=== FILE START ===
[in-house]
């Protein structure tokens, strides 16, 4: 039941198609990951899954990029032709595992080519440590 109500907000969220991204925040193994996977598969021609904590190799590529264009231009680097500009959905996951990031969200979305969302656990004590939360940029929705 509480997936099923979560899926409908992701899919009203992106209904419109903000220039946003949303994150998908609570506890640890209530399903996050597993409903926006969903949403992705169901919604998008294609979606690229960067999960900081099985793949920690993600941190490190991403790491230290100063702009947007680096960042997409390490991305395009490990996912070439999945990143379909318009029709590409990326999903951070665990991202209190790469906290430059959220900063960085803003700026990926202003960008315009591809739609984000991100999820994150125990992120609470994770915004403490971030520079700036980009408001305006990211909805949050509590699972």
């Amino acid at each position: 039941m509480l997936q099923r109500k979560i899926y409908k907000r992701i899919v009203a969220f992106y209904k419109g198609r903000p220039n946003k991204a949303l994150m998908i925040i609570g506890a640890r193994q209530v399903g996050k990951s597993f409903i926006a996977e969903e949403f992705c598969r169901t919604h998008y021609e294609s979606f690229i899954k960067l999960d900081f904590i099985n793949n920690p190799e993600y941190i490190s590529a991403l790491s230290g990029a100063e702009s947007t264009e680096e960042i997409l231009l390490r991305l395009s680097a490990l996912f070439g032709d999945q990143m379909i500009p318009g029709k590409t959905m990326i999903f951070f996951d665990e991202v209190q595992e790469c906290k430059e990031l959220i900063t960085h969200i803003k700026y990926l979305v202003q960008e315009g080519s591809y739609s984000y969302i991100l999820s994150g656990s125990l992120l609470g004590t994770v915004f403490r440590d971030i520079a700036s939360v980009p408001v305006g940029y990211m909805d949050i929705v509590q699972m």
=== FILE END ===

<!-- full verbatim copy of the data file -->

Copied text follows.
[in-house]
């Protein structure tokens, strides 16, 4: 039941198609990951899954990029032709595992080519440590 109500907000969220991204925040193994996977598969021609904590190799590529264009231009680097500009959905996951990031969200979305969302656990004590939360940029929705 509480997936099923979560899926409908992701899919009203992106209904419109903000220039946003949303994150998908609570506890640890209530399903996050597993409903926006969903949403992705169901919604998008294609979606690229960067999960900081099985793949920690993600941190490190991403790491230290100063702009947007680096960042997409390490991305395009490990996912070439999945990143379909318009029709590409990326999903951070665990991202209190790469906290430059959220900063960085803003700026990926202003960008315009591809739609984000991100999820994150125990992120609470994770915004403490971030520079700036980009408001305006990211909805949050509590699972």
């Amino acid at each position: 039941m509480l997936q099923r109500k979560i899926y409908k907000r992701i899919v009203a969220f992106y209904k419109g198609r903000p220039n946003k991204a949303l994150m998908i925040i609570g506890a640890r193994q209530v399903g996050k990951s597993f409903i926006a996977e969903e949403f992705c598969r169901t919604h998008y021609e294609s979606f690229i899954k960067l999960d900081f904590i099985n793949n920690p190799e993600y941190i490190s590529a991403l790491s230290g990029a100063e702009s947007t264009e680096e960042i997409l231009l390490r991305l395009s680097a490990l996912f070439g032709d999945q990143m379909i500009p318009g029709k590409t959905m990326i999903f951070f996951d665990e991202v209190q595992e790469c906290k430059e990031l959220i900063t960085h969200i803003k700026y990926l979305v202003q960008e315009g080519s591809y739609s984000y969302i991100l999820s994150g656990s125990l992120l609470g004590t994770v915004f403490r440590d971030i520079a700036s939360v980009p408001v305006g940029y990211m909805d949050i929705v509590q699972m």